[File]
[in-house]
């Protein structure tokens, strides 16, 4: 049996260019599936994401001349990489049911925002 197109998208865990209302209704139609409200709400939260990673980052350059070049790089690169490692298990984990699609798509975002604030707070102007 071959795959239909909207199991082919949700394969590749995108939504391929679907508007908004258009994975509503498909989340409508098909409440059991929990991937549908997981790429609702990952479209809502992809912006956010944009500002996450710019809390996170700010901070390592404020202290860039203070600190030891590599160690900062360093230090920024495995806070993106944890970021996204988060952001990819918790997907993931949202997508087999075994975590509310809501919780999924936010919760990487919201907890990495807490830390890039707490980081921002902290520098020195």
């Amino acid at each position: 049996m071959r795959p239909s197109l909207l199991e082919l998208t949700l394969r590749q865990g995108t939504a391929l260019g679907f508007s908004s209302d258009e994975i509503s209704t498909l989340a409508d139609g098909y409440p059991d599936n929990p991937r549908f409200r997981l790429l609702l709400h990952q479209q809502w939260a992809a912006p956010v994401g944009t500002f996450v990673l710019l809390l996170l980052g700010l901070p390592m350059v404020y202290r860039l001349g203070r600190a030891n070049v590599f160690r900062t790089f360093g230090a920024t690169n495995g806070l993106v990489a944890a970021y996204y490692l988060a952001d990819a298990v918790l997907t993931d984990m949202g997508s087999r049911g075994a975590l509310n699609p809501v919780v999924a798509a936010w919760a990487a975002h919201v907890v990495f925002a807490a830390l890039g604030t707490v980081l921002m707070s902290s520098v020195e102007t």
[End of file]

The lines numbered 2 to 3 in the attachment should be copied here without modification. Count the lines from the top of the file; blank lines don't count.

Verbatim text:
């Protein structure tokens, strides 16, 4: 049996260019599936994401001349990489049911925002 197109998208865990209302209704139609409200709400939260990673980052350059070049790089690169490692298990984990699609798509975002604030707070102007 071959795959239909909207199991082919949700394969590749995108939504391929679907508007908004258009994975509503498909989340409508098909409440059991929990991937549908997981790429609702990952479209809502992809912006956010944009500002996450710019809390996170700010901070390592404020202290860039203070600190030891590599160690900062360093230090920024495995806070993106944890970021996204988060952001990819918790997907993931949202997508087999075994975590509310809501919780999924936010919760990487919201907890990495807490830390890039707490980081921002902290520098020195």
């Amino acid at each position: 049996m071959r795959p239909s197109l909207l199991e082919l998208t949700l394969r590749q865990g995108t939504a391929l260019g679907f508007s908004s209302d258009e994975i509503s209704t498909l989340a409508d139609g098909y409440p059991d599936n929990p991937r549908f409200r997981l790429l609702l709400h990952q479209q809502w939260a992809a912006p956010v994401g944009t500002f996450v990673l710019l809390l996170l980052g700010l901070p390592m350059v404020y202290r860039l001349g203070r600190a030891n070049v590599f160690r900062t790089f360093g230090a920024t690169n495995g806070l993106v990489a944890a970021y996204y490692l988060a952001d990819a298990v918790l997907t993931d984990m949202g997508s087999r049911g075994a975590l509310n699609p809501v919780v999924a798509a936010w919760a990487a975002h919201v907890v990495f925002a807490a830390l890039g604030t707490v980081l921002m707070s902290s520098v020195e102007t």